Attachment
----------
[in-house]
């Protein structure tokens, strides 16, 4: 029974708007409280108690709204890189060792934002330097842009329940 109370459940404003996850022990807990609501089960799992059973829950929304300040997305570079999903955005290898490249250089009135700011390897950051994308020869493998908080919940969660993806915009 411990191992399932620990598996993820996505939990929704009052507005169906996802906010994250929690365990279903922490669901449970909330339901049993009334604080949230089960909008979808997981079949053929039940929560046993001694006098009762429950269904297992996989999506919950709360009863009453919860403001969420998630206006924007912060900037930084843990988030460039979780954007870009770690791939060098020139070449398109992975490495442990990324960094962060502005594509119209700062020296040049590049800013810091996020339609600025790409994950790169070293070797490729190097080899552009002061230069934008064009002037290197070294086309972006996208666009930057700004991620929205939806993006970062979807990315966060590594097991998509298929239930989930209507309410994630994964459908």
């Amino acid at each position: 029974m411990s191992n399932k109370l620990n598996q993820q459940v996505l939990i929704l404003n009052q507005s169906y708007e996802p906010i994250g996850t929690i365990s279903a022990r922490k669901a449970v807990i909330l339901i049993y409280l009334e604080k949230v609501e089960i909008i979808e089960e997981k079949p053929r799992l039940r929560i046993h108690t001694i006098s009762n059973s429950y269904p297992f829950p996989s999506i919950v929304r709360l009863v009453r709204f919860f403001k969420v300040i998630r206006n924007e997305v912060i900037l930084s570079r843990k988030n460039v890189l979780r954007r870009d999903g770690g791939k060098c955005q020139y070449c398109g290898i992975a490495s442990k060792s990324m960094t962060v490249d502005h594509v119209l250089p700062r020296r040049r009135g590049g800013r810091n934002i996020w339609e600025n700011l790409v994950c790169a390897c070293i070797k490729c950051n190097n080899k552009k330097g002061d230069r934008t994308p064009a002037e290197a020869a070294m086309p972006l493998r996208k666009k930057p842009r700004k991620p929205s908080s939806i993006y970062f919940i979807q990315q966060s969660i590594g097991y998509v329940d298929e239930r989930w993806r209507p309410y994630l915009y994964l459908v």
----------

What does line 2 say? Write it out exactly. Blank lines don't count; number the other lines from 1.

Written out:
């Protein structure tokens, strides 16, 4: 029974708007409280108690709204890189060792934002330097842009329940 109370459940404003996850022990807990609501089960799992059973829950929304300040997305570079999903955005290898490249250089009135700011390897950051994308020869493998908080919940969660993806915009 411990191992399932620990598996993820996505939990929704009052507005169906996802906010994250929690365990279903922490669901449970909330339901049993009334604080949230089960909008979808997981079949053929039940929560046993001694006098009762429950269904297992996989999506919950709360009863009453919860403001969420998630206006924007912060900037930084843990988030460039979780954007870009770690791939060098020139070449398109992975490495442990990324960094962060502005594509119209700062020296040049590049800013810091996020339609600025790409994950790169070293070797490729190097080899552009002061230069934008064009002037290197070294086309972006996208666009930057700004991620929205939806993006970062979807990315966060590594097991998509298929239930989930209507309410994630994964459908």